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Hospital Healthcare Europe

Health data 2006


1 January, 2006  

Notes on data for EU15 and EU10 countries

Population 65 years and older
A growing proportion of elderly people in the population lead to a greater need for resources, as the need for care increases with age. All EU countries are facing an ageing population. The most drastic increase is expected in the 80+ age range. The international comparisons reflect population 65 years and older due to availability of data in the existing databases. The population is younger in EU10 countries compared with EU15, with a percentage of population 65 years and older of 13.6% in EU10 and of 16.9% in EU15.

Life expectancy for females and males
The life expectancy for males is around 76.1 years in EU15, compared with 70.1 years in EU10. The corresponding figures for females are around 82 in EU15 and 78.4 years in EU10. In an international comparison within EU15 in 2003, Swedish males lived longest. Life expectancy for females was longer in Spain, France and Italy.

Infant mortality
Infant mortality rate in EU15 is on average 4.5, compared with 6.6 for EU10. Infant mortality in Sweden and Finland is the lowest in the EU15. The actual birth rate in the EU is not enough to maintain the size of population without a need for net immigration. The figures in year 2002 for EU15 and EU10 are  respectively 1.5 and 1.2 births per woman aged 25–44 years.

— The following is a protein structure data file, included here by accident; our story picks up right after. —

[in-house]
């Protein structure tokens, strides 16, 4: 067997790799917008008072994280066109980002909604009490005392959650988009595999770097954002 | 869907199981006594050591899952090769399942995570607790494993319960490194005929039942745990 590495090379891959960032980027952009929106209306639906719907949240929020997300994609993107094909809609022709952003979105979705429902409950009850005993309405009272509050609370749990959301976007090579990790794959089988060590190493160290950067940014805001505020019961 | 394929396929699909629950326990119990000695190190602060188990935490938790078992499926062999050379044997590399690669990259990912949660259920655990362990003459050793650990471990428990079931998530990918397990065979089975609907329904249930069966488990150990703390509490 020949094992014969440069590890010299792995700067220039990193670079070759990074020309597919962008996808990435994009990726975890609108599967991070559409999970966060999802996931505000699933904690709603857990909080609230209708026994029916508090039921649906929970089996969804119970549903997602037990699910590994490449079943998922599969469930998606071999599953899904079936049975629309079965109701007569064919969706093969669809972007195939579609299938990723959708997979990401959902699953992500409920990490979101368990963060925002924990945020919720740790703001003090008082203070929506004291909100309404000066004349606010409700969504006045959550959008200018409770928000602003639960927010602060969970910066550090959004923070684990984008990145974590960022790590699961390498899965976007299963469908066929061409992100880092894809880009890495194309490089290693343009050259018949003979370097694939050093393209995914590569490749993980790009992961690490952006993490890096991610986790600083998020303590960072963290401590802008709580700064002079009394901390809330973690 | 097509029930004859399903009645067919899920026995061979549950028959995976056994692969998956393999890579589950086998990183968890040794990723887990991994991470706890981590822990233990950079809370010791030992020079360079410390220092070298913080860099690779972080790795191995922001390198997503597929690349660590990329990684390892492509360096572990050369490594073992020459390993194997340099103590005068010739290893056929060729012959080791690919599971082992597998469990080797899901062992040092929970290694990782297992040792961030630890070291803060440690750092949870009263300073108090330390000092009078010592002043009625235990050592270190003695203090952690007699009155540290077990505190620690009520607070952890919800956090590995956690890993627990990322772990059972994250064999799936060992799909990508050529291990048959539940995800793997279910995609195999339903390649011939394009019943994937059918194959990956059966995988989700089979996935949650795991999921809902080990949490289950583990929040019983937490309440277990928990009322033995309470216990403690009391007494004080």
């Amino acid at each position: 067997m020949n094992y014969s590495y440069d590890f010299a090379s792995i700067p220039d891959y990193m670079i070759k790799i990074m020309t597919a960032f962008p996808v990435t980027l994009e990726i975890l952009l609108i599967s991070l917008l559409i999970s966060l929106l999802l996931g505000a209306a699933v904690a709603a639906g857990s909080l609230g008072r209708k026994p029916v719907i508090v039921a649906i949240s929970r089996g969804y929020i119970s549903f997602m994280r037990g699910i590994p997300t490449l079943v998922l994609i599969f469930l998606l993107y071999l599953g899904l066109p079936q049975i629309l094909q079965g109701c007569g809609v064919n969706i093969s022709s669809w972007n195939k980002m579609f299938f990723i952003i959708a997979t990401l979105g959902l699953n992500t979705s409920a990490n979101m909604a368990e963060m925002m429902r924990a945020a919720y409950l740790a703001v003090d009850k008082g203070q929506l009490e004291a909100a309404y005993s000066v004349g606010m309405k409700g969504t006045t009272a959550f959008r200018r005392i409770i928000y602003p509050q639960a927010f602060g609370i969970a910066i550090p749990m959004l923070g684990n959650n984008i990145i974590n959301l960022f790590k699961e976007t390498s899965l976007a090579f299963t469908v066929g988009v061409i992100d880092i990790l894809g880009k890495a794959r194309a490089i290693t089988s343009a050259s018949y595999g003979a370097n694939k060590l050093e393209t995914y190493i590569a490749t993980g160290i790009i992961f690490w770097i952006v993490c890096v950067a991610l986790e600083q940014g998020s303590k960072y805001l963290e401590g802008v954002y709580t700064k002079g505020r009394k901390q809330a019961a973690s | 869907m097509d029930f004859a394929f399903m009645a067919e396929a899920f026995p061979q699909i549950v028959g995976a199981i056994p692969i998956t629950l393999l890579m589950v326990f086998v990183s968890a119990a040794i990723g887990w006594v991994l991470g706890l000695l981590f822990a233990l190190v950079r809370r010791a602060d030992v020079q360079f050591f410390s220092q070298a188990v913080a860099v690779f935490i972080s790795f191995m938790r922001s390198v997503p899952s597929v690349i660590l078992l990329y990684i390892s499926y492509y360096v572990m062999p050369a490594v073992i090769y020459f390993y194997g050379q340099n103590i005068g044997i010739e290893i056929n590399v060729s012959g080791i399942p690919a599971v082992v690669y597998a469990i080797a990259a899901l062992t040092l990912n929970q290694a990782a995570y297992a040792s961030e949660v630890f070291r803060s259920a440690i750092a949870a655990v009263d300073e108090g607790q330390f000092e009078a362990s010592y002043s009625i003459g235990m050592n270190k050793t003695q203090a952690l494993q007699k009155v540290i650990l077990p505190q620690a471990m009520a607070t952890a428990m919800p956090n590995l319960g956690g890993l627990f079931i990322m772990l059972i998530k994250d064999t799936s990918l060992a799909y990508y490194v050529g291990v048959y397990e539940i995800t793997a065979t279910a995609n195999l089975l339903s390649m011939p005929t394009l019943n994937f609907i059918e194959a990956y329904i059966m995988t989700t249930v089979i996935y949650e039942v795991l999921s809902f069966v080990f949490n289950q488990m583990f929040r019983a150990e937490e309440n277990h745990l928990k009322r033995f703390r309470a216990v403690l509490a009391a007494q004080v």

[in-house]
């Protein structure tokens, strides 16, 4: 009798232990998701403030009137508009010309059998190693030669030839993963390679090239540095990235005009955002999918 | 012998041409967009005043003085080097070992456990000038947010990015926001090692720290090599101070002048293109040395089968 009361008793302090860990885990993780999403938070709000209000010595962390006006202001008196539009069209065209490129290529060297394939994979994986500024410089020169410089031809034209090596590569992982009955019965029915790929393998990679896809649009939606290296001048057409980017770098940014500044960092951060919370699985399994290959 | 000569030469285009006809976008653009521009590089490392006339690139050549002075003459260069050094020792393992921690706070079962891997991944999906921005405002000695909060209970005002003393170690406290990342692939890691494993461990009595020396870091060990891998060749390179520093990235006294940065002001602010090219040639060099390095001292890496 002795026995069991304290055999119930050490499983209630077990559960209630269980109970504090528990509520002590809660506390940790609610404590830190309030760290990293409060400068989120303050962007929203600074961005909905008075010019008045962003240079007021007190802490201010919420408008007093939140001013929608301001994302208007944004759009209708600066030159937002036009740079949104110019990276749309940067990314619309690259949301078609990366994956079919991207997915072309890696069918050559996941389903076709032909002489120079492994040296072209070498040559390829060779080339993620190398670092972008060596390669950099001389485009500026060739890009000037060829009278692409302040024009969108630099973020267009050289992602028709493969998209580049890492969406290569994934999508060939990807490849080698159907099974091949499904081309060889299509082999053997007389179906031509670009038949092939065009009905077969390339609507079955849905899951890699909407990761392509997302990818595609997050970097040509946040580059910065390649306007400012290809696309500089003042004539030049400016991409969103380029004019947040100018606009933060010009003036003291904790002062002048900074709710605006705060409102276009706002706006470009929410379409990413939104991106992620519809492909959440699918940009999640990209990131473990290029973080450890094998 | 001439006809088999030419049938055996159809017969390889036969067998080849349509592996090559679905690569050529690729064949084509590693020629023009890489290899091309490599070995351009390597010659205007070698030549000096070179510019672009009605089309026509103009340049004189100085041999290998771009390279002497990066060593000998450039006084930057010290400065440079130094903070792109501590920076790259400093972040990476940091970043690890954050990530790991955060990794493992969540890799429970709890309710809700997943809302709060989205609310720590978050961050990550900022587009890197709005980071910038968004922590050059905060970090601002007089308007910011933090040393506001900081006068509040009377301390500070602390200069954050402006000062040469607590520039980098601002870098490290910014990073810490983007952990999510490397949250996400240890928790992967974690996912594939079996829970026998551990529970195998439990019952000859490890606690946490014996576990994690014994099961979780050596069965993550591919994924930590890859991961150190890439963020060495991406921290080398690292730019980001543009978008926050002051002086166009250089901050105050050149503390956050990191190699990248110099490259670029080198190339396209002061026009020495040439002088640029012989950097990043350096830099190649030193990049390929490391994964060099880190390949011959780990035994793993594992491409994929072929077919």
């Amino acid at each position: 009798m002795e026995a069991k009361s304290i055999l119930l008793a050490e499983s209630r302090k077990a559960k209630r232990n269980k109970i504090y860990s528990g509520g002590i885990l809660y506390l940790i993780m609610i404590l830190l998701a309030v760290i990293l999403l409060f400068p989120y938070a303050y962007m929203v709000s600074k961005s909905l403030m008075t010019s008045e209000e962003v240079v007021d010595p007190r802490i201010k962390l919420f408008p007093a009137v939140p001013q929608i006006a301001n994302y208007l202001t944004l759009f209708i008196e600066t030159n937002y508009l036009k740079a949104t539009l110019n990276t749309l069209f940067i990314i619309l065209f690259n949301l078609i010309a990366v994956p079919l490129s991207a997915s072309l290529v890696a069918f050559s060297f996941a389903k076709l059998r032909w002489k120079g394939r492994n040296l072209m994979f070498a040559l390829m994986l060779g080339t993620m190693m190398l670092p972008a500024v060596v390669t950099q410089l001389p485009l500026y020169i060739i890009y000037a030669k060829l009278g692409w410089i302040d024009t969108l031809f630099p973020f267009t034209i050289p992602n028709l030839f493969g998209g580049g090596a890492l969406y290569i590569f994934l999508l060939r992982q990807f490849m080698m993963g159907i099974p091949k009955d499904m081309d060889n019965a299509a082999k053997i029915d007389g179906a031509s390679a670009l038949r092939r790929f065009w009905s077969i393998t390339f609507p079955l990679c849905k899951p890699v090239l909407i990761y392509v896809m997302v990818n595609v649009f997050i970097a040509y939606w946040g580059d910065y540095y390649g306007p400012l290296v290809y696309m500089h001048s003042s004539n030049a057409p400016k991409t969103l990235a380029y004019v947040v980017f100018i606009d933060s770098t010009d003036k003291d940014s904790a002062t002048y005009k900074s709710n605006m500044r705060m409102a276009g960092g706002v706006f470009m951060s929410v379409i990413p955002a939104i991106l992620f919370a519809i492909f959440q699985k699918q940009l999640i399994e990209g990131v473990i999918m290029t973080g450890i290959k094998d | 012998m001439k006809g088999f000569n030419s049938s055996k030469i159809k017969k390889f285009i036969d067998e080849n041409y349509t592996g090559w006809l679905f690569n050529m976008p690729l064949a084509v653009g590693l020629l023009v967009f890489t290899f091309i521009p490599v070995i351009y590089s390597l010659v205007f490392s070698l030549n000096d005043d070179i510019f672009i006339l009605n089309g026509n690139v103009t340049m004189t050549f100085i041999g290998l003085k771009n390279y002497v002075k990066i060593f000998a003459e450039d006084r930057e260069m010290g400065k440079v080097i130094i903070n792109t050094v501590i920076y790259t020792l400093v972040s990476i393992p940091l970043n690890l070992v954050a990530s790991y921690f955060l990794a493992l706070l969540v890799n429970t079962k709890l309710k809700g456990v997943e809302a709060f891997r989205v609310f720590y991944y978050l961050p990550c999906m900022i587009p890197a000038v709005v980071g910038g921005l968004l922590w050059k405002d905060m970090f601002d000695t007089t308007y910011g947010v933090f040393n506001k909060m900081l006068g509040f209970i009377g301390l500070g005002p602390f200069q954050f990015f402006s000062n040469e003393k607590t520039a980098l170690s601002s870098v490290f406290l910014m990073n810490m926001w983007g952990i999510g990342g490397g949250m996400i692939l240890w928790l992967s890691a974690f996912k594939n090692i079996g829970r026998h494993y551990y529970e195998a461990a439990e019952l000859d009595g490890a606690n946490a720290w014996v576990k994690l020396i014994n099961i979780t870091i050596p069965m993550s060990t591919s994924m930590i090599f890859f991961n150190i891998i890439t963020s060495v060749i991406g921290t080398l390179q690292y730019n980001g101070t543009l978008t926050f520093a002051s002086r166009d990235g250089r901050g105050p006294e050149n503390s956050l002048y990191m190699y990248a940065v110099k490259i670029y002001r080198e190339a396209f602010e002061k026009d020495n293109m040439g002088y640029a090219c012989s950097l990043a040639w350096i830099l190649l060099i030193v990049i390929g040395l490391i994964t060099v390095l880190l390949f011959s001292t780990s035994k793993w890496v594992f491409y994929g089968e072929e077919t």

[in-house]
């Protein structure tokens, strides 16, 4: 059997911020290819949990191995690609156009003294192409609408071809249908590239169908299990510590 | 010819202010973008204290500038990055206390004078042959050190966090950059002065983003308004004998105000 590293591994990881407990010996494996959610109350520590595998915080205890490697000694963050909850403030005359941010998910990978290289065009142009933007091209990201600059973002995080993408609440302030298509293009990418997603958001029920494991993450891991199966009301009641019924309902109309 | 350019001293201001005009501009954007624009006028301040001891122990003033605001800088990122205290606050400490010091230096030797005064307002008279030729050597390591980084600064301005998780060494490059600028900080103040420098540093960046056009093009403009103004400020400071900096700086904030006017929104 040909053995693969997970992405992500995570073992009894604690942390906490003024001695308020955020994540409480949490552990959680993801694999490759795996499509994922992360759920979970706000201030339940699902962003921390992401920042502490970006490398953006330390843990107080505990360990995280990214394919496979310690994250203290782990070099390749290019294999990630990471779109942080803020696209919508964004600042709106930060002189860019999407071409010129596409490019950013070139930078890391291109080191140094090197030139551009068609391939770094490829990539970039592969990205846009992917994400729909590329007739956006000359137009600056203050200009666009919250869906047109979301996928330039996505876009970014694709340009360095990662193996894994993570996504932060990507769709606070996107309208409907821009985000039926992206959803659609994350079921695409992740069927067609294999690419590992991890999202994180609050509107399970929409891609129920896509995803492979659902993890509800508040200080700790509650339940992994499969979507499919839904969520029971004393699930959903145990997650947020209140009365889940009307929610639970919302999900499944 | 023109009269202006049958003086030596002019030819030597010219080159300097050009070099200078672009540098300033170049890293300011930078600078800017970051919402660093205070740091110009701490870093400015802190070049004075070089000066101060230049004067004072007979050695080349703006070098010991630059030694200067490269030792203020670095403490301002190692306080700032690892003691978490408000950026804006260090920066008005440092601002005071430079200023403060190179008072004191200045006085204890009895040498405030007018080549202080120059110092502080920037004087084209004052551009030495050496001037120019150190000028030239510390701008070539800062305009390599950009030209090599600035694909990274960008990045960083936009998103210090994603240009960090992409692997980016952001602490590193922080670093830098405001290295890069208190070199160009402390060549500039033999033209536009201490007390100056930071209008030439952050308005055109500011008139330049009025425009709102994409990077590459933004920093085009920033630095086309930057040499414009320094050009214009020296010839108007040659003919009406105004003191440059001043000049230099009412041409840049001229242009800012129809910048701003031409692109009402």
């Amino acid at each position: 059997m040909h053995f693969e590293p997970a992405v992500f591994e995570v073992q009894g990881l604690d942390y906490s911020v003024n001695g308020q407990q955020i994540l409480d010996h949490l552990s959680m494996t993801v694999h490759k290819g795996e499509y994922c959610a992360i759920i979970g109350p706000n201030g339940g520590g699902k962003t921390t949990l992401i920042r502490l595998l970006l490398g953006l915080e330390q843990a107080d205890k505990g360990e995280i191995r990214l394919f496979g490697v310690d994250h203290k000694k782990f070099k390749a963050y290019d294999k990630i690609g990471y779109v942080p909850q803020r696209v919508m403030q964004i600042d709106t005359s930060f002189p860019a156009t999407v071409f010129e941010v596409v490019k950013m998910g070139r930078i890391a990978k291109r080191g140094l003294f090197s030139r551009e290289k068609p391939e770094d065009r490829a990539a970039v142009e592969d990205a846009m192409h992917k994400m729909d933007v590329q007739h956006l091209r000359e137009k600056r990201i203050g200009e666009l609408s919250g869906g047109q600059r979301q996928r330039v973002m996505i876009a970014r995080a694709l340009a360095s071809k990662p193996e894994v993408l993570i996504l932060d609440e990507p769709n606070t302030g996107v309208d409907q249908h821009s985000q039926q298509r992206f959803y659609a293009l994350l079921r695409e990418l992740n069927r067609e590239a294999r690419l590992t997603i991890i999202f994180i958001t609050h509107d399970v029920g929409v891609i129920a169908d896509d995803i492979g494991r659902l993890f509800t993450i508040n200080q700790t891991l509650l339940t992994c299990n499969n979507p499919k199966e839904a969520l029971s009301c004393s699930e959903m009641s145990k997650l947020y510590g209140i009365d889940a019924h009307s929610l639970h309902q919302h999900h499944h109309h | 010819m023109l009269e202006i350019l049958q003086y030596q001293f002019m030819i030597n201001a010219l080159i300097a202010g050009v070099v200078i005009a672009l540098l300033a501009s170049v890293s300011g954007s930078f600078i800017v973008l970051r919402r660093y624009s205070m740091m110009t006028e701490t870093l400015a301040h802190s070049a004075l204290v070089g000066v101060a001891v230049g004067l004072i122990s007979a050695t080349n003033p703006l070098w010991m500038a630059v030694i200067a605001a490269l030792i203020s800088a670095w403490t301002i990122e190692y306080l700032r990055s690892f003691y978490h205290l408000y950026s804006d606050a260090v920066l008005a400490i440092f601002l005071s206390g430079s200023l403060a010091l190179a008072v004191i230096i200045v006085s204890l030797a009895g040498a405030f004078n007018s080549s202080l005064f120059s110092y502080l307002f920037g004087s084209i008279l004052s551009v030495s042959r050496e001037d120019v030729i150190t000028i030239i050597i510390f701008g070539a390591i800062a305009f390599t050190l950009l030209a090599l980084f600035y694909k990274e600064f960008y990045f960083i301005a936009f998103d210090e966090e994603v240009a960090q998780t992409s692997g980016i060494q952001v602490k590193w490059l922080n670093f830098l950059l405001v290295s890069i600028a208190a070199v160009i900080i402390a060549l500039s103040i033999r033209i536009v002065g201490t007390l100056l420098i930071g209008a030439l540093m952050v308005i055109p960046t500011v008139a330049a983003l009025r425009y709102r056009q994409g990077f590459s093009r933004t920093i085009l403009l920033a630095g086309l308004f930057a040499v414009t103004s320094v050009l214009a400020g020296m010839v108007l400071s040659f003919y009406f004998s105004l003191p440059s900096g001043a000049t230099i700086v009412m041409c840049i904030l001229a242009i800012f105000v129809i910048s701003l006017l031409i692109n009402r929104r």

Healthcare costs per capita
One way to compare healthcare costs is using the cost per citizen, expressed in US dollars, adjusted for purchasing power parity (PPP). In EU15 the cost of healthcare per citizen varies from $1,797 (Portugal) to $3,705 (Luxembourg).

Practising physicians and nurses
A comparison of number of doctors shows that eight of the EU15 countries are in the range of 2.9–3.4 doctors per 1,000 inhabitants. The number of nurses shows large differences, which to some extent reflects different ways to organise the work. This uncertainty is a warning to interpret the result with caution.

Beds in acute care
Sweden and Finland have the lowest number of beds in acute care per 1,000 inhabitants (2.3–2.4). Bed availability in nine other countries ranged from 3.1 to 4 beds per 1,000 citizens.

Average length of stay
The length of stay in hospitals is getting shorter in all countries. The Nordic countries have the shortest length of stay.

[[HHE06_fig1_H11]]

[[HHE06_fig2_H13]]

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